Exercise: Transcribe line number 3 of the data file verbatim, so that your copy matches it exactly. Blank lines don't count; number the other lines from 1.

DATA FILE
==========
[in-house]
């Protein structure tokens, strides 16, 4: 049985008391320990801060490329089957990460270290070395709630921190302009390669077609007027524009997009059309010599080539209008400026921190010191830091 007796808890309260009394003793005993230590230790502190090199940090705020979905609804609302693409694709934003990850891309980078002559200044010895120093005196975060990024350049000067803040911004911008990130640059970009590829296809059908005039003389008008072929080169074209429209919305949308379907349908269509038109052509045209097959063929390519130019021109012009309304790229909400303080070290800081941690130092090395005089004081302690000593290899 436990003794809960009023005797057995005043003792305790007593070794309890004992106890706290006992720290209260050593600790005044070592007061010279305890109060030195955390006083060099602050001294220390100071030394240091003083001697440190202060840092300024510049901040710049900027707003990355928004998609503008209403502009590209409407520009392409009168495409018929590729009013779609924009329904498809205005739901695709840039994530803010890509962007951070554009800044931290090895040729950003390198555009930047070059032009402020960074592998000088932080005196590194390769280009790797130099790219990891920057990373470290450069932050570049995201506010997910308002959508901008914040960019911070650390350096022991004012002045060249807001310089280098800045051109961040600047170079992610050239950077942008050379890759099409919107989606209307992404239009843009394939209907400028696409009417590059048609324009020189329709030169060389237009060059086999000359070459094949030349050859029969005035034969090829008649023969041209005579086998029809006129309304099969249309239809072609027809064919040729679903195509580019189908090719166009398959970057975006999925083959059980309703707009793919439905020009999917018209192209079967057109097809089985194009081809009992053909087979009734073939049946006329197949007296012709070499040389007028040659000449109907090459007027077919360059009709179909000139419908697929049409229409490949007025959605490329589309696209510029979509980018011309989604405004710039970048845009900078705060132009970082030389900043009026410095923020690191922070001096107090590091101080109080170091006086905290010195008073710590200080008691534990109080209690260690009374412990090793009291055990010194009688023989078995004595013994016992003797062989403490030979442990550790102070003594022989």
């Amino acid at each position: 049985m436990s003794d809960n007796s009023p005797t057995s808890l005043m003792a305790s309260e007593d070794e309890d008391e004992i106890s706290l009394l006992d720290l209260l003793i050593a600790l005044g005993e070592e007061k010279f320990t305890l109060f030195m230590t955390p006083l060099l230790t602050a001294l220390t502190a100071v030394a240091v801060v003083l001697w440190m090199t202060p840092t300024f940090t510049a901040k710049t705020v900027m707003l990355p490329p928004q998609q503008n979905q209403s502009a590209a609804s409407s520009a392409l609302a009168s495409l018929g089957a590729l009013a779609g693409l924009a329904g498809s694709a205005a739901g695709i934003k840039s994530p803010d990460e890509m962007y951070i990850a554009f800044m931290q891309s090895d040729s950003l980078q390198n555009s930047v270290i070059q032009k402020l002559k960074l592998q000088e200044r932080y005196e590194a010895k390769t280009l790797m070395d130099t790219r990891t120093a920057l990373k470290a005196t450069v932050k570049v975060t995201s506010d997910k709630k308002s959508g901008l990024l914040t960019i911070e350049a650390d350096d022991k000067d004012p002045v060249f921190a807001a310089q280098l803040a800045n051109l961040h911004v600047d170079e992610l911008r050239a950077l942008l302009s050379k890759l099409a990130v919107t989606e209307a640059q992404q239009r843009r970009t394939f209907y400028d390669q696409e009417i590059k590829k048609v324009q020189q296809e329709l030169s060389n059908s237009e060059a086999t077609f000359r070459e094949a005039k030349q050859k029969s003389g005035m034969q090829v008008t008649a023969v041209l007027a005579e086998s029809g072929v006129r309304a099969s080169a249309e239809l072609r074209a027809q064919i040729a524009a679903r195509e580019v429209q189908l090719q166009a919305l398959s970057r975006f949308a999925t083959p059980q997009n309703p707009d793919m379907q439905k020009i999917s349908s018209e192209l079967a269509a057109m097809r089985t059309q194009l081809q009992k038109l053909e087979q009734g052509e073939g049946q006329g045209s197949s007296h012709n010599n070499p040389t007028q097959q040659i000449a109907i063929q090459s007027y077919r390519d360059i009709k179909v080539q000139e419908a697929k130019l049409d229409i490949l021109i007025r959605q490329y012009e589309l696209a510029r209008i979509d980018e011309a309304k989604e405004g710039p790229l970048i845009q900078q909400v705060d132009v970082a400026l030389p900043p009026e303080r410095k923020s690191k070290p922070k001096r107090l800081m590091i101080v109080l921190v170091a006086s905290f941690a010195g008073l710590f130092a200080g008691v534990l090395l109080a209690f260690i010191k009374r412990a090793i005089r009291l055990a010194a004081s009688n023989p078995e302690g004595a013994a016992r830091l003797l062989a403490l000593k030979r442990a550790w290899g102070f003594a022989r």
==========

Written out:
């Amino acid at each position: 049985m436990s003794d809960n007796s009023p005797t057995s808890l005043m003792a305790s309260e007593d070794e309890d008391e004992i106890s706290l009394l006992d720290l209260l003793i050593a600790l005044g005993e070592e007061k010279f320990t305890l109060f030195m230590t955390p006083l060099l230790t602050a001294l220390t502190a100071v030394a240091v801060v003083l001697w440190m090199t202060p840092t300024f940090t510049a901040k710049t705020v900027m707003l990355p490329p928004q998609q503008n979905q209403s502009a590209a609804s409407s520009a392409l609302a009168s495409l018929g089957a590729l009013a779609g693409l924009a329904g498809s694709a205005a739901g695709i934003k840039s994530p803010d990460e890509m962007y951070i990850a554009f800044m931290q891309s090895d040729s950003l980078q390198n555009s930047v270290i070059q032009k402020l002559k960074l592998q000088e200044r932080y005196e590194a010895k390769t280009l790797m070395d130099t790219r990891t120093a920057l990373k470290a005196t450069v932050k570049v975060t995201s506010d997910k709630k308002s959508g901008l990024l914040t960019i911070e350049a650390d350096d022991k000067d004012p002045v060249f921190a807001a310089q280098l803040a800045n051109l961040h911004v600047d170079e992610l911008r050239a950077l942008l302009s050379k890759l099409a990130v919107t989606e209307a640059q992404q239009r843009r970009t394939f209907y400028d390669q696409e009417i590059k590829k048609v324009q020189q296809e329709l030169s060389n059908s237009e060059a086999t077609f000359r070459e094949a005039k030349q050859k029969s003389g005035m034969q090829v008008t008649a023969v041209l007027a005579e086998s029809g072929v006129r309304a099969s080169a249309e239809l072609r074209a027809q064919i040729a524009a679903r195509e580019v429209q189908l090719q166009a919305l398959s970057r975006f949308a999925t083959p059980q997009n309703p707009d793919m379907q439905k020009i999917s349908s018209e192209l079967a269509a057109m097809r089985t059309q194009l081809q009992k038109l053909e087979q009734g052509e073939g049946q006329g045209s197949s007296h012709n010599n070499p040389t007028q097959q040659i000449a109907i063929q090459s007027y077919r390519d360059i009709k179909v080539q000139e419908a697929k130019l049409d229409i490949l021109i007025r959605q490329y012009e589309l696209a510029r209008i979509d980018e011309a309304k989604e405004g710039p790229l970048i845009q900078q909400v705060d132009v970082a400026l030389p900043p009026e303080r410095k923020s690191k070290p922070k001096r107090l800081m590091i101080v109080l921190v170091a006086s905290f941690a010195g008073l710590f130092a200080g008691v534990l090395l109080a209690f260690i010191k009374r412990a090793i005089r009291l055990a010194a004081s009688n023989p078995e302690g004595a013994a016992r830091l003797l062989a403490l000593k030979r442990a550790w290899g102070f003594a022989r």